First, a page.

Kerry should also remember that Republicans — whether intentionally or through a habitual reflex — usually attack in areas where they themselves have vulnerabilities. Bush started claiming Kerry flip-flopped at the same moment Bush reversed his 2000 position on gay marriage. It’s also Bush who has performed the true flip-flop on trade, with his made-in-West Virginia steel tariffs. And when Ed Gillespie says the Democrats plan to run “the dirtiest campaign in modern presidential politics,” he’s really just signaling his own intentions, while trying to insulate his party from one-way criticism on the subject.
Still, the Democrats have had issues to run on before, without finding the right way to frame them. “It’s one thing to criticize Bush constantly for all the bad things he does,” says Teixeira, but “it’s a little bit trickier to get that across to people thematically. But that would be a good thing to do if they could do it.” Kerry’s best recent thematic attack may be his claim that Bush is running “the biggest say-one-thing, do-another administration in the history of our country.” The language needs streamlining, but the idea is right: A general criticism that applies to many issues and takes aim at Bush’s drooping credibility.
But if Kerry still needs to sharpen his rhetoric, the good news for Democrats is that his political career has largely been one long fight to win over moderates and swing voters — “mainstream” voters, if you will. Massachusetts certainly has well-known liberal pockets (Cambridge, Brookline and Newton, the Northampton-Amherst axis), but much of the state’s population consists of social conservatives, often Catholics, who are willing to vote for either ticket.
Moreover, Kerry has often reached these voters with not just words, but cultural symbolism that may resonate in 2004. During his first Senate race, in 1984, a group of Vietnam-veteran supporters — the self-styled “Dog Hunters” — helped erase Kerry’s elitist image. In his toughest reelection campaign, against popular then-governor William Weld in 1996, Kerry made preserving veterans’ benefits a central part of his message, just as he has this year. Kerry’s support of firefighters after a fatal blaze in Worcester in 1999 helped solidify his connection with them; now yellow-and-black clad Firefighters for Kerry are a familiar campaign presence. (Kerry himself didn’t need to criticize the 9/11 imagery in Bush’s new ads; firefighters did it for him.) With police supporters joining the fold, Kerry has the visible backing of three groups that are post-9/11 symbols of toughness and courage — and do not represent cultural liberalism.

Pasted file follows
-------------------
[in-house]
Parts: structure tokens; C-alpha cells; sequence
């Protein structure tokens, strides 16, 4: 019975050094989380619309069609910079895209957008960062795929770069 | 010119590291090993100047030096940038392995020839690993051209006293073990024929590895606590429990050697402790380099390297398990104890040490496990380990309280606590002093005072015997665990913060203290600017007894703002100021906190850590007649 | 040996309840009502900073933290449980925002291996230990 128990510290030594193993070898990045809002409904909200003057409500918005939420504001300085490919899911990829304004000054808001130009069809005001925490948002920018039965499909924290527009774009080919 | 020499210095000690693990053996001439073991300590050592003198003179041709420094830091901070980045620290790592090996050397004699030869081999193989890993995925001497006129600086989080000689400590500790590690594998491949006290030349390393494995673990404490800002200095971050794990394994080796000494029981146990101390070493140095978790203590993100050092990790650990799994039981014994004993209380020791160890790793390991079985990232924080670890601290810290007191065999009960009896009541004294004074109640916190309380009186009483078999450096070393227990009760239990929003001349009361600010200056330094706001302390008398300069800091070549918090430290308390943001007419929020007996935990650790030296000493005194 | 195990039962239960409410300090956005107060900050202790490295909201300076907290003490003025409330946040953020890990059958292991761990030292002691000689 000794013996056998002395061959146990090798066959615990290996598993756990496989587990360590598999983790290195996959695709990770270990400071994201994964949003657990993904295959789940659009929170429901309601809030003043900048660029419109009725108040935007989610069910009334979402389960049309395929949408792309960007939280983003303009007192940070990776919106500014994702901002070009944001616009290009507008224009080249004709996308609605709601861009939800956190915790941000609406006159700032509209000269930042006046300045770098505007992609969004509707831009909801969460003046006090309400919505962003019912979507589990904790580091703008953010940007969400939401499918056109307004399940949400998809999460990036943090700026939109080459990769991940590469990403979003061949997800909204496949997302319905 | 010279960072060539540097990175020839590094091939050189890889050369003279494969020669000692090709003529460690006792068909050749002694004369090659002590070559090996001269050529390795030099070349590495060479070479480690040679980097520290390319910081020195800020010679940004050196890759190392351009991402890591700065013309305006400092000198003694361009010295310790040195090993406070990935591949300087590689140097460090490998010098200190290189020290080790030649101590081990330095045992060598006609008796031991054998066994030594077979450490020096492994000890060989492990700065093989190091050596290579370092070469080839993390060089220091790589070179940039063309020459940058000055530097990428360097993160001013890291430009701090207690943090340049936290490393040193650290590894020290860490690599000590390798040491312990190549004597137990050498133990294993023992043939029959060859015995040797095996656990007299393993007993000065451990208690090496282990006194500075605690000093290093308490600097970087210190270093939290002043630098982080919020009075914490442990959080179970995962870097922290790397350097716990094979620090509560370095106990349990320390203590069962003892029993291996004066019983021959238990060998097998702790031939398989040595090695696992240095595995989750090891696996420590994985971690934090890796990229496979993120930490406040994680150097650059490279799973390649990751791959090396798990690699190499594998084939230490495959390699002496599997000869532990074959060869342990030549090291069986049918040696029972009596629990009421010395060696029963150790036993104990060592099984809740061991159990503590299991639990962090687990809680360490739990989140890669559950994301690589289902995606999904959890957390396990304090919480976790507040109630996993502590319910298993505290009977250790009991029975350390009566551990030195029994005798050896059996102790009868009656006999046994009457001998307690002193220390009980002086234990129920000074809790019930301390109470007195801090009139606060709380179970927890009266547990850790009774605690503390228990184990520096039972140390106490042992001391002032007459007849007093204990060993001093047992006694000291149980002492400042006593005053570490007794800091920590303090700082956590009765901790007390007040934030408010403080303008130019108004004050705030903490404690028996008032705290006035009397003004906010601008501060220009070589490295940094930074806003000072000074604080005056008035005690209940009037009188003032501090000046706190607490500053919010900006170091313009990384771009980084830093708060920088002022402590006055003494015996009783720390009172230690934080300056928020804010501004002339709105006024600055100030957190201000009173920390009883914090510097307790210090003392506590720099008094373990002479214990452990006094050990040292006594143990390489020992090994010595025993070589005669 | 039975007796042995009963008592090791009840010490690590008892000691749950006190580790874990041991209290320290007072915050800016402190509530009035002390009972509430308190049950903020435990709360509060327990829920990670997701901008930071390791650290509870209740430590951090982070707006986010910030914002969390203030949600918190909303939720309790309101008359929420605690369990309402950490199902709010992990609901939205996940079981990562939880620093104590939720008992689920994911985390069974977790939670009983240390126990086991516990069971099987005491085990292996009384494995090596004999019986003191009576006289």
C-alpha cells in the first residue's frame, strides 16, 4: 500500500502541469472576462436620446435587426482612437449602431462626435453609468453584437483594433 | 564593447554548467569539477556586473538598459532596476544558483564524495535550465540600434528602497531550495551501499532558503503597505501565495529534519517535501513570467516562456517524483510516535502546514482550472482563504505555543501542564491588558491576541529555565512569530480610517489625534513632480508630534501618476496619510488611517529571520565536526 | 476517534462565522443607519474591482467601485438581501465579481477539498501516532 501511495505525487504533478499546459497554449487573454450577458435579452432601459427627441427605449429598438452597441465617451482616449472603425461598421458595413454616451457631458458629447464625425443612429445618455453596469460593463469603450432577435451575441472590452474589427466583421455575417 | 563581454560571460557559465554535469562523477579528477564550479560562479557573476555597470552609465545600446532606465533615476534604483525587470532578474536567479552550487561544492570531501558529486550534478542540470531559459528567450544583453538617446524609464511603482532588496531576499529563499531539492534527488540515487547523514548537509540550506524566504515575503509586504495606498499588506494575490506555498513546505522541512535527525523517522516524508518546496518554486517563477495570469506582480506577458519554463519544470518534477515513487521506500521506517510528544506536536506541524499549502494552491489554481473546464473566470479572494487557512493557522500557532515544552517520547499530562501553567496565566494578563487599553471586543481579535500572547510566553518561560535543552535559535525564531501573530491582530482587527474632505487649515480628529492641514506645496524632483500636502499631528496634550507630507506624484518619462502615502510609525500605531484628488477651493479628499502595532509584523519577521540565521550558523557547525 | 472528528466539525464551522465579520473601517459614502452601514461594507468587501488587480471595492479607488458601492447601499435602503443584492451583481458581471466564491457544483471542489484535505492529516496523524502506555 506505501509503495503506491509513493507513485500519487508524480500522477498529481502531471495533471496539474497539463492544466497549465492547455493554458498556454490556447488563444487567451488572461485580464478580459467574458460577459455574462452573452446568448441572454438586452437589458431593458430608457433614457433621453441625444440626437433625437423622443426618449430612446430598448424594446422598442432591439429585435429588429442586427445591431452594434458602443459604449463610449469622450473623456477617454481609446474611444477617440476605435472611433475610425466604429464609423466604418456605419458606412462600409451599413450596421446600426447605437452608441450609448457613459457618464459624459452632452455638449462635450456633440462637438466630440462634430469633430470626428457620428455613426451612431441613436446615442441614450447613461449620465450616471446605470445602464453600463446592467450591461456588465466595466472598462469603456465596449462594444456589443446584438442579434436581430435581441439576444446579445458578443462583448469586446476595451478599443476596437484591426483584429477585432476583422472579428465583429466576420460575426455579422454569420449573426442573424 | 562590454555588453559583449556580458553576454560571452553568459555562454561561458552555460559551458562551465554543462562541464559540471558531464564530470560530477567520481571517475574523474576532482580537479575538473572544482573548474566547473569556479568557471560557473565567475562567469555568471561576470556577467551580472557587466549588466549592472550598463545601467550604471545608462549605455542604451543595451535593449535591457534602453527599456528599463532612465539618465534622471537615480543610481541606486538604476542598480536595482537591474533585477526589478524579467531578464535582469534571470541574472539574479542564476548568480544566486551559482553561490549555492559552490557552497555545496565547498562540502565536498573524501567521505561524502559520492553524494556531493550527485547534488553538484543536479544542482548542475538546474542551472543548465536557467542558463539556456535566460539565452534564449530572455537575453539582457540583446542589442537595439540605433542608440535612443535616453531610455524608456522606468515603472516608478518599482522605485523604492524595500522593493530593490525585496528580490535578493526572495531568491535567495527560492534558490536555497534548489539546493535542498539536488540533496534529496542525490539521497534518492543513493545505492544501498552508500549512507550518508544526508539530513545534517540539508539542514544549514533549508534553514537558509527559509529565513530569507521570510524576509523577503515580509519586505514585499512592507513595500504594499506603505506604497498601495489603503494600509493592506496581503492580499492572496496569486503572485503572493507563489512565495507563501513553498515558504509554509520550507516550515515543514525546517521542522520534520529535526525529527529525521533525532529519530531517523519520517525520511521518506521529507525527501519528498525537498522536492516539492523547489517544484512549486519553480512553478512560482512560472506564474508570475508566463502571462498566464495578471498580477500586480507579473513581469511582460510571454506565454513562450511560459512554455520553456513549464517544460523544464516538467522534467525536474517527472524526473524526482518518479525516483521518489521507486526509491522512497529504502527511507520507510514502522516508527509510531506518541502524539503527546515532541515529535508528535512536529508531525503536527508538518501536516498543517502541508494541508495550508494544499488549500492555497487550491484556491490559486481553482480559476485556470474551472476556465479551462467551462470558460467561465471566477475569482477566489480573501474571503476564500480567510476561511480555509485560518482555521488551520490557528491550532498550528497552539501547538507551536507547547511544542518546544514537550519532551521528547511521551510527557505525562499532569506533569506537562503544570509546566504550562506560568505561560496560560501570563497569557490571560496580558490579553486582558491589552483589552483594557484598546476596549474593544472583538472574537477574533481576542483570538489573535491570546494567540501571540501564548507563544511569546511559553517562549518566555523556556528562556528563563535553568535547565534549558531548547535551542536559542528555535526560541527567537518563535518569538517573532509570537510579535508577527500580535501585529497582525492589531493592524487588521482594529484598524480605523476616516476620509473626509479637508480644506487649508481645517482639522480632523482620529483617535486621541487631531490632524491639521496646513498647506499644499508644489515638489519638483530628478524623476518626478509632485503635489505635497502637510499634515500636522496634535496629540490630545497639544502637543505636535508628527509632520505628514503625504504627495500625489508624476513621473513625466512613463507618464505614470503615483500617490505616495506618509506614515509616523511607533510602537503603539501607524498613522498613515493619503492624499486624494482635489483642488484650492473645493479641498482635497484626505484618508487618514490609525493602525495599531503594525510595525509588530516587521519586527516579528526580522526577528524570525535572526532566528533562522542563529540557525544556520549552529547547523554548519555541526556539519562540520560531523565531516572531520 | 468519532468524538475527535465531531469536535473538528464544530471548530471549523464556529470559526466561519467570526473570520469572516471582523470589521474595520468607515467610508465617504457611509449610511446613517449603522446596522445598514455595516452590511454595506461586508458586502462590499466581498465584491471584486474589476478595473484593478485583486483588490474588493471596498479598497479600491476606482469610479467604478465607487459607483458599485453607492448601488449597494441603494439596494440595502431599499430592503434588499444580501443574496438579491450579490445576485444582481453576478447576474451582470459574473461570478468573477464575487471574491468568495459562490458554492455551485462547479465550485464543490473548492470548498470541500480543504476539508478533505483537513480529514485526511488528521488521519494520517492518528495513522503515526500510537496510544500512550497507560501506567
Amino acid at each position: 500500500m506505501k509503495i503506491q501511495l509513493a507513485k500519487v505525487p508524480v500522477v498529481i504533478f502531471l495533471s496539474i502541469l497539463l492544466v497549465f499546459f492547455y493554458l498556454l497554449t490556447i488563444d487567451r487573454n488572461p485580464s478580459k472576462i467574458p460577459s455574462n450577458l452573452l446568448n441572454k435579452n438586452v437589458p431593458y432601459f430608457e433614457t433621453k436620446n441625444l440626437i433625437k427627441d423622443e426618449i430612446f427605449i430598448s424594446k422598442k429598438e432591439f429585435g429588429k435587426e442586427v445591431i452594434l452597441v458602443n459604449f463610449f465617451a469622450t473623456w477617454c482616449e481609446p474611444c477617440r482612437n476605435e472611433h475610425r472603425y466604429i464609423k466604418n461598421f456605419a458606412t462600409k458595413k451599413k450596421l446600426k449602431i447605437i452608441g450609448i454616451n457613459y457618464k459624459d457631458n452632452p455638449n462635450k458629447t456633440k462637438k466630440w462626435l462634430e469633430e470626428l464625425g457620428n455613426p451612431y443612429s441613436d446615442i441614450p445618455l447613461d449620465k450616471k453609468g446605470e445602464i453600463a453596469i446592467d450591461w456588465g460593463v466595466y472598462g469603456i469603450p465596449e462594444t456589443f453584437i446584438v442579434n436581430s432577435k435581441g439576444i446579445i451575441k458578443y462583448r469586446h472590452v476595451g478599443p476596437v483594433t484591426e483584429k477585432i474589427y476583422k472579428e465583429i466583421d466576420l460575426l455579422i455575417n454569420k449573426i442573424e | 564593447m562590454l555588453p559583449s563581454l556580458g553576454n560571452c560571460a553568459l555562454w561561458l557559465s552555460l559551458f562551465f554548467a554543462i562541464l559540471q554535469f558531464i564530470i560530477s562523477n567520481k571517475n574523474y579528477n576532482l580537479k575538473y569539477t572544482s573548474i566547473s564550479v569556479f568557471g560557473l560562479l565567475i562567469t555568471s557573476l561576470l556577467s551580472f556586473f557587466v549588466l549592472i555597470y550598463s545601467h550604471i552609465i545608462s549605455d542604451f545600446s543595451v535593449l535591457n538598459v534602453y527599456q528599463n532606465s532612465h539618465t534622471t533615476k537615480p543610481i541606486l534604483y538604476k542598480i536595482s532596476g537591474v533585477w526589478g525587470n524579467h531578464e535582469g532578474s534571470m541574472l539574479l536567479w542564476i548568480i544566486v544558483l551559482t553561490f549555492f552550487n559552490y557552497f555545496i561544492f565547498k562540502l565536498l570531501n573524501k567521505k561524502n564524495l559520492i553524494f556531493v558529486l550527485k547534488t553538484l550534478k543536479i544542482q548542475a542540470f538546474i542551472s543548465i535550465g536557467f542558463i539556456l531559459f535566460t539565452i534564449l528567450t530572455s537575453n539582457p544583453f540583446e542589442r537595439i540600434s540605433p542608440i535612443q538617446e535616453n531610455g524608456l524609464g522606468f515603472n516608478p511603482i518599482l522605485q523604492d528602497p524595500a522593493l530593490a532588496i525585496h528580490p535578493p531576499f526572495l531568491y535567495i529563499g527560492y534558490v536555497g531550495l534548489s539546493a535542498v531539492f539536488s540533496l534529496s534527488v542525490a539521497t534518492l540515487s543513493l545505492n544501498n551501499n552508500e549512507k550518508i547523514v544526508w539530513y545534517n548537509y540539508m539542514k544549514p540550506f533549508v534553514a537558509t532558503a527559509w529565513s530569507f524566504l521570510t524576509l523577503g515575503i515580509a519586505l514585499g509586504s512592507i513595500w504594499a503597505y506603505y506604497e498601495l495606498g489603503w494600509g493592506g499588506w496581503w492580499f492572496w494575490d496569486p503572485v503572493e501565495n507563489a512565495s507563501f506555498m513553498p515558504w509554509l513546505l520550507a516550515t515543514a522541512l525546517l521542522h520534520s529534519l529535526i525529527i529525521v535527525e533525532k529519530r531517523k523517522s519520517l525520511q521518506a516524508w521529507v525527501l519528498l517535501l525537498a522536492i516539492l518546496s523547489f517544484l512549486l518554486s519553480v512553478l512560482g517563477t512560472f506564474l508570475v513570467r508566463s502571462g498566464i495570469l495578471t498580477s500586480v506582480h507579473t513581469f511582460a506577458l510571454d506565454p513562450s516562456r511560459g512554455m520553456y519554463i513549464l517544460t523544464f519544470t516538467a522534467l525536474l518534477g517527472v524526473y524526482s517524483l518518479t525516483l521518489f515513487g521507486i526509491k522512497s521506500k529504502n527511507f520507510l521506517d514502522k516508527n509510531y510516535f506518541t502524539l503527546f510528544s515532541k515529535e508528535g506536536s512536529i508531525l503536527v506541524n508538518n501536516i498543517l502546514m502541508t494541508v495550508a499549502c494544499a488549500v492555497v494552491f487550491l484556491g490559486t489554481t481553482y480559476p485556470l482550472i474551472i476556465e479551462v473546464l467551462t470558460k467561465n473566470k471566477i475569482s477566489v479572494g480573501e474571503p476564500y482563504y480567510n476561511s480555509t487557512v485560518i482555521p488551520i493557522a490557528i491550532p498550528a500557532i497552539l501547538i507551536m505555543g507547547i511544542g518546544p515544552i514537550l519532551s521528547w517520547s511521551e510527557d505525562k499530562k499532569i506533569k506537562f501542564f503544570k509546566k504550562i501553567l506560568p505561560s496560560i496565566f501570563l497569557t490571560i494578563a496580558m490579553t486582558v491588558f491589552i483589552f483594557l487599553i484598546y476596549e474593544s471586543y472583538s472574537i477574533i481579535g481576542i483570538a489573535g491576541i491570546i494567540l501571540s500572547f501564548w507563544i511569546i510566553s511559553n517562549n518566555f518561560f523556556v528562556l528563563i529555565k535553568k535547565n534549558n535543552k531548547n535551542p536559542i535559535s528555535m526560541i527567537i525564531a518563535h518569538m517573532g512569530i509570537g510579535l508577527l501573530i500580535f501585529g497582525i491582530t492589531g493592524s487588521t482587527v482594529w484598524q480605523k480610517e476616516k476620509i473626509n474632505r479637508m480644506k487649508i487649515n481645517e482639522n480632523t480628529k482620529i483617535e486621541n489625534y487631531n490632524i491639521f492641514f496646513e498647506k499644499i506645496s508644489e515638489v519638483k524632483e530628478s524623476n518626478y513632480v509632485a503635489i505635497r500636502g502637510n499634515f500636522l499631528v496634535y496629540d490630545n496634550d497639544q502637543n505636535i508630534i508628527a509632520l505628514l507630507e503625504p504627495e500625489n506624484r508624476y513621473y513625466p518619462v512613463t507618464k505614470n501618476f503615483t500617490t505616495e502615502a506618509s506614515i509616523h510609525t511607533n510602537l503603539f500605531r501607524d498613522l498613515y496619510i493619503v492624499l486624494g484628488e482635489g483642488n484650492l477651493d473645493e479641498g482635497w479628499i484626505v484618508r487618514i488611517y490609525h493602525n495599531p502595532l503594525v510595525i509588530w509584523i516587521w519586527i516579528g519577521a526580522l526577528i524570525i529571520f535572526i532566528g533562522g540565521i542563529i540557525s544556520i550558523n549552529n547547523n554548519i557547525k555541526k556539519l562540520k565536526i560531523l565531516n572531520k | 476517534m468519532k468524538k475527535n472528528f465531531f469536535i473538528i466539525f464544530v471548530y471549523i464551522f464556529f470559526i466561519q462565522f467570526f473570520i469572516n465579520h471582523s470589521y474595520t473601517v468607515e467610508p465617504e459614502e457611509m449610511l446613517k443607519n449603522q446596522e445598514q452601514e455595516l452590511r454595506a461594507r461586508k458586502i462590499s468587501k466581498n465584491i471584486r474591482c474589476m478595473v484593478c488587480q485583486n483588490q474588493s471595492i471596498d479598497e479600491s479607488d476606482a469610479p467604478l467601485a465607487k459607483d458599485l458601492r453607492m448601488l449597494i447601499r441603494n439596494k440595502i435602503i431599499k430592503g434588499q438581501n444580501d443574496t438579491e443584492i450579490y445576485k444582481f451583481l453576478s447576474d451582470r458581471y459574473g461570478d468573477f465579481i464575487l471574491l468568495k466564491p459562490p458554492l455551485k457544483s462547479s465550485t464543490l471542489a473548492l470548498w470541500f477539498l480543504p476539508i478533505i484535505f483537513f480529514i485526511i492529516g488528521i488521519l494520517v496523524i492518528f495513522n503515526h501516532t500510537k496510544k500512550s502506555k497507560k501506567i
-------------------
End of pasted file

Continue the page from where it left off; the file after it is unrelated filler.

That’s one reason Kerry fared well with less affluent voters and Catholics in the primaries. And Catholics are not just any demographic group; they comprise a large chunk of the Midwestern swing voters Democrats covet. When Bush successfully cast Dukakis as a liberal in 1988, Dukakis’ support among Catholics dropped from 55 percent in July to 40 percent by the election, and he suffered narrow losses in classic battlegrounds like Illinois, Pennsylvania and Missouri. George W. Bush beat Al Gore by 5 points among Catholics in 2000. But if Kerry can win among these voters, he can win the election.
Here Kerry has one further advantage: He is Catholic, if not especially public about his beliefs. That may change. Recently he has been opening up to voters a little about his religious feelings and altar-boy background. Should he continue to do so, pundits may smirk. But in 2004, Kerry will need every weapon at his disposal; that’s politics. Ask William Weld, who recently said Bush should expect “man-to-man combat.”
So is John Kerry really a fighter? Even his opponents think so.
Peter Dizikes is a science journalist based in Boston. More Peter Dizikes.